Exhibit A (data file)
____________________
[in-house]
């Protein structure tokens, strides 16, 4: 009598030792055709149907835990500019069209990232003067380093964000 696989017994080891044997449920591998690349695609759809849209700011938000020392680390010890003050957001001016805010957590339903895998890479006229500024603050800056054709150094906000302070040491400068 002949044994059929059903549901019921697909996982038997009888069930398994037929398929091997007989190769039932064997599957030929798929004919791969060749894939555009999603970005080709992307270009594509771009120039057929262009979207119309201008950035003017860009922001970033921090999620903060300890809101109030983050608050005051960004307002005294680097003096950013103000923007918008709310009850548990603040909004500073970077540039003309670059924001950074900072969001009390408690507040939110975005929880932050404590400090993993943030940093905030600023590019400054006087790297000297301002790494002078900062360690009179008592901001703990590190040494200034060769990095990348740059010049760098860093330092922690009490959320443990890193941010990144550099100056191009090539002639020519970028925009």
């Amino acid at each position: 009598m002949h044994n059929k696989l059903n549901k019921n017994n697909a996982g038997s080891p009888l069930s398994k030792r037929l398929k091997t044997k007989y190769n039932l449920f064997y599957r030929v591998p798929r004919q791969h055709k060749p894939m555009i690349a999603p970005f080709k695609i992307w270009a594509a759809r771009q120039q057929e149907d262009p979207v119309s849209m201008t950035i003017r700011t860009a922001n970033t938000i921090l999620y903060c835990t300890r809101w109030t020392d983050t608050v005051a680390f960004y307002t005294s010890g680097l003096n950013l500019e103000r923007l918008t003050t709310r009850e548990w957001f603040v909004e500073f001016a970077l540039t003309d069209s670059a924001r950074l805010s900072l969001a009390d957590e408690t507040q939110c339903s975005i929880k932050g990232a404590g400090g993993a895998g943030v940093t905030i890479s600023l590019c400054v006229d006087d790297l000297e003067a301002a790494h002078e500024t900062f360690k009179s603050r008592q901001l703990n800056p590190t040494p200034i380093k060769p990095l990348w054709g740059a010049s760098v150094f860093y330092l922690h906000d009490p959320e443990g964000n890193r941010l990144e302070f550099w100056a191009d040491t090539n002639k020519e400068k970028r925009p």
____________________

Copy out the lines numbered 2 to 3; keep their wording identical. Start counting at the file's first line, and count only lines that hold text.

């Protein structure tokens, strides 16, 4: 009598030792055709149907835990500019069209990232003067380093964000 696989017994080891044997449920591998690349695609759809849209700011938000020392680390010890003050957001001016805010957590339903895998890479006229500024603050800056054709150094906000302070040491400068 002949044994059929059903549901019921697909996982038997009888069930398994037929398929091997007989190769039932064997599957030929798929004919791969060749894939555009999603970005080709992307270009594509771009120039057929262009979207119309201008950035003017860009922001970033921090999620903060300890809101109030983050608050005051960004307002005294680097003096950013103000923007918008709310009850548990603040909004500073970077540039003309670059924001950074900072969001009390408690507040939110975005929880932050404590400090993993943030940093905030600023590019400054006087790297000297301002790494002078900062360690009179008592901001703990590190040494200034060769990095990348740059010049760098860093330092922690009490959320443990890193941010990144550099100056191009090539002639020519970028925009």
């Amino acid at each position: 009598m002949h044994n059929k696989l059903n549901k019921n017994n697909a996982g038997s080891p009888l069930s398994k030792r037929l398929k091997t044997k007989y190769n039932l449920f064997y599957r030929v591998p798929r004919q791969h055709k060749p894939m555009i690349a999603p970005f080709k695609i992307w270009a594509a759809r771009q120039q057929e149907d262009p979207v119309s849209m201008t950035i003017r700011t860009a922001n970033t938000i921090l999620y903060c835990t300890r809101w109030t020392d983050t608050v005051a680390f960004y307002t005294s010890g680097l003096n950013l500019e103000r923007l918008t003050t709310r009850e548990w957001f603040v909004e500073f001016a970077l540039t003309d069209s670059a924001r950074l805010s900072l969001a009390d957590e408690t507040q939110c339903s975005i929880k932050g990232a404590g400090g993993a895998g943030v940093t905030i890479s600023l590019c400054v006229d006087d790297l000297e003067a301002a790494h002078e500024t900062f360690k009179s603050r008592q901001l703990n800056p590190t040494p200034i380093k060769p990095l990348w054709g740059a010049s760098v150094f860093y330092l922690h906000d009490p959320e443990g964000n890193r941010l990144e302070f550099w100056a191009d040491t090539n002639k020519e400068k970028r925009p």